“I happen to agree that IST is largely a safety issue as it pertains to finding the safest way to manufacture goods. So I agree with Pam Guffain's statement there and I have been thinking that IST enforcement could possibly have a better fit under OSHA. Largely, US companies are familiar with OSHA regulations and if OSHA regulated a process as it pertains to safety it would be better for both companies and employees. OSHA should have enough of a big stick to enforce IST. Enforcement overlaps are already occurring with CFATS and other agencies. But I'll save that for a future comment. I'd also like to suggest Mr. Wegmeyer to look at the CFATS process and take note that it is largely an electronic process. I am unsure how they think it ads too much paperwork for a company to handle.”Safety or Security Proponents of the mandatory IST provisions of HR 2868 are quick to point out that there are no guaranteed security measures that will provide absolute protection against a successful terrorist attack. They note that the only sure way to protect against the effects of the release of toxic chemicals in a successful attack is for those chemicals not to be present. So they note that IST mandates are ultimately security measures. Opponents of the same provisions note that chemical engineering scientists came up with the concept of inherently safer technology as a safety technique. It was never intended to be a security measure. Neither is there an absolute measure of safety that can be used to evaluate the comparative safety of techniques. What both sides refuse to acknowledge is that while IST is a safety measure, when the safety of the community surrounding the plant is taken into account, especially in light of the most severe ‘worst case’ scenario associated with a terrorist attack, it may also be viewed as security measure. In these cases IST is a security measure for the community as well as the facility. But this is true of most security measures; they are also safety measures. DHS – OSHA – EPA There are three different government agencies that might be expected to supervise the application of IST measures; OSHA, EPA and DHS. OSHA regulations mainly deal with facility and employee safety issues; IST can certainly fall under that umbrella. EPA deals with the effects of chemical releases on the environment and off-site personnel; IST can also find shelter there. Finally, DHS deals with protecting the country from terrorist attacks and recovery from catastrophic events; IST could be regulated here as well. Both OSHA and the EPA have a long history of abdicating responsibility for chemical process safety. Both agencies have regulatory responsibility for watching over chemical manufacturing processes, but are only active in pursuing that responsibility after an accident or incident has occurred. They have repeatedly ignored calls for additional controls on process safety for such obvious problems as dust explosions and reactive process safety; responding only after large numbers of deaths occur. So, it looks like IST, if it is to be regulated, will have to fall under the purview of DHS. Actually, industry should be grateful that the only agency to regulate IST will apparently be DHS. The language of HR 2868 is relatively benign for the large majority of facilities; most facilities will only have to conduct an IST assessment. Only a small number of facilities will have to justify not implementing an IST technique using their own assessment data. Based upon the current wording of §2111 of HR 2868 it is unlikely that any facility will be forced to implement an IST methodology against its will. CFATS Paperwork Anonymous is correct in stating that all submissions to DHS are done electronically on-line using the Chemical Security Assessment Tool. This certainly reduces a great deal of the paperwork associated with the typical Washington regulatory scheme. Unfortunately, it far from eliminates paperwork. First, facilities will have to collect the data necessary for completing these assessment tools. While the Top Screen Tool will require little more than collecting inventory data, the SVA and SSP will require the collection of an increasing amount of data. Some of this data will never have been collected before by most facilities. As I have mentioned on a number of occasions, the Site Security Plan submitted to DHS via CSAT is badly misnamed. It is a collection of information about existing and planned security measures for the facility; it is not a security plan. Every facility will have to develop a written plan supporting that document, outlining a wide variety of security procedures that the facility will have to show to DHS inspectors to demonstrate compliance with their own SSP. The personnel surety program provides just one example. Facilities will have to have a written program describing their procedures for conducting background investigations for all personnel authorized unaccompanied access to critical areas of the facility. The procedure will also have to explain how the results those checks will be evaluated to allow or disallow that access. The appellate process for those decisions will also have to be outlined. Then there will be the record keeping necessary to document the implementation of those procedures. No, the CFATS regulations are far from paperwork free.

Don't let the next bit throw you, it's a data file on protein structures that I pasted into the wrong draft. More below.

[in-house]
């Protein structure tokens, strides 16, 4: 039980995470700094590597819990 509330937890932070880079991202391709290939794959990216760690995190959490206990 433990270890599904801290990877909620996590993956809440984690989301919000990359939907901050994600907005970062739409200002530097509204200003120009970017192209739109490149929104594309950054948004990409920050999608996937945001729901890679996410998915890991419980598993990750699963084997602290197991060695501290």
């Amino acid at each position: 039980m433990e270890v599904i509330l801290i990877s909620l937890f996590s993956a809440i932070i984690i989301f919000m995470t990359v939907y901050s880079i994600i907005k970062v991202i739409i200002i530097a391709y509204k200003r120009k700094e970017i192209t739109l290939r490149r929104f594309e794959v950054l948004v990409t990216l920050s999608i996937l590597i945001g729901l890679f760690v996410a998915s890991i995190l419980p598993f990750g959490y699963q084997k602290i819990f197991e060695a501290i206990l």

Tuesday, February 2, 2010
Reader Comment – 02-01-10 IST and OSHA
Anonymous responded to my earlier blog about fertilizer facilities and the IST provisions of HR 2868. Anonymous wrote: